Language Development of a Child from Birth to 5 Years

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Introduction

Language is a code made up of rules that include what words mean, how to make words, how to put them together, and what word combinations are best in what situations. Speech is the oral form of language. The purpose of this study is to find out the developmental stages the child goes through in the acquisition of language from birth to 5 years.

Language is a beautiful gift. With it we can share our wants, our needs, our thoughts, our feelings, and everything that makes us human. If you spend time with a child, you have the power to give and nurture this gift of communication.

Many factors affect the rate at which a child develops language. Sometimes language development slows down while a child is learning other skills, such as standing or walking. In other words, the bulk of the child's concentration and energy may be going to gross motor development at this point with little reserve for the development of language.

The amount and kind of language the child hears may also affect the rate of language development. For example, if the child is hearing two languages at home, his or her brain is trying to learn two sets of vocabulary, process two sets of speech sounds, and understand two sets of grammatical rules. That is a lot of work! It may take longer to begin talking, and still the child may at first feel comfortable speaking in only one of the languages. Some children who are immersed in a new language at school may be silent for a long period of time.

The rate of language development may also be affected by how people respond to the child. For example, the child whose communication attempts are greeted with eye contact, acknowledgement ("Uh huh. Tell me more. What else happened?"), and expansion of his or her ideas is likely to develop language faster than the child whose communication attempts receive little or no response. Methods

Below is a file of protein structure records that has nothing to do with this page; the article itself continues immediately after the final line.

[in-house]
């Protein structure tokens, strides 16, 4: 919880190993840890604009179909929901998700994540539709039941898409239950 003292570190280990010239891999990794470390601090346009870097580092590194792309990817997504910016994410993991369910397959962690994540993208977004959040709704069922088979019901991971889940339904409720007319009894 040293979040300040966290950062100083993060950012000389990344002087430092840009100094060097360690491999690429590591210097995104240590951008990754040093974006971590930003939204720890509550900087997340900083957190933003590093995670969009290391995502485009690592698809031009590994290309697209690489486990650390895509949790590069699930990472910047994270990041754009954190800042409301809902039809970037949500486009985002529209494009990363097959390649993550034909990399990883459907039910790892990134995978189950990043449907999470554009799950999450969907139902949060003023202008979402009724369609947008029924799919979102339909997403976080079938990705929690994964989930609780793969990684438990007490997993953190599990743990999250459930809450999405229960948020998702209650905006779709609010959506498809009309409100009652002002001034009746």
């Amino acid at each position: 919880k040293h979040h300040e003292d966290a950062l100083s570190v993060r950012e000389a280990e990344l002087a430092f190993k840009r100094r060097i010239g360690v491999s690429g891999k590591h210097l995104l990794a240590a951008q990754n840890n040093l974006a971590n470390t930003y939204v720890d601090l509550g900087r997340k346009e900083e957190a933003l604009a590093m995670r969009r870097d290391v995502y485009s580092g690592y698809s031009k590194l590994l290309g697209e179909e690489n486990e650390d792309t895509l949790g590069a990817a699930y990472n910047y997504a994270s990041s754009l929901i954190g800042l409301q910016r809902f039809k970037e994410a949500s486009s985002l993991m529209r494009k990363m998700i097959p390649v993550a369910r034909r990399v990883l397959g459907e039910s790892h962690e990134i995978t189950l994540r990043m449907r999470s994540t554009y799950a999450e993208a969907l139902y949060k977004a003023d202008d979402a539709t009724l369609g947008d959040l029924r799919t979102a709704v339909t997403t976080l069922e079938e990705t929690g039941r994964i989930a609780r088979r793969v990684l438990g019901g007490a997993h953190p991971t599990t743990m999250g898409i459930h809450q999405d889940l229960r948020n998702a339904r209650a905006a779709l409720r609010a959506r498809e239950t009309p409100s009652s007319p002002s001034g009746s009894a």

The Main method of collecting data for this study was through self report measures and parental reports. When possible, information was also obtained from the participant’s teachers. In the case of the very young children, all the information obtained was from the parents. The reason I chose to use self report measures is because the child knows best about himself. The biggest draw back of self report measures was because the children were so young it was difficult for them to communicate their thoughts and ideas to me. The parental reports were the main source of information in compiling this research study. The parents (most often the mother) were given a questionnaire to answer and were also interviewed based on the questionnaire and their answers to get a clearer picture of the child’s language abilities. The mothers were also asked to observe their children over a period of three months to be able to help in determining the abilities of their children. Different parental strategies were introduced to see how effective they would be in the child’s language development. The mothers were contacted regularly and updates on the children’s progress were recorded.

The participants of the research were chosen at random, with the idea of eliminating as many biases as possible, for instance, the gender bias, social class bias, racial bias etc. and there was no hesitation from any member to participate. Their true identities remain classified. The results of the study have been given to the participants.

As a whole the experiment group was reaching their milestones on time and was very active. I found them to be having parents who were interested in their development and their emotional needs.

For this study, two subjects were chosen from each age group; 0-6months, 6-12months, 12-18months, 18-24months, 2-3years, 3-4years and 4-5years. One subject was male the other female. 4 subjects were Sinhalese, 4 Tamil, 3 Muslim and the other 3 were Burgher. 5 subjects were from the lower class, 4 from the lower middle class, 3 from the upper middle class and 3 from...
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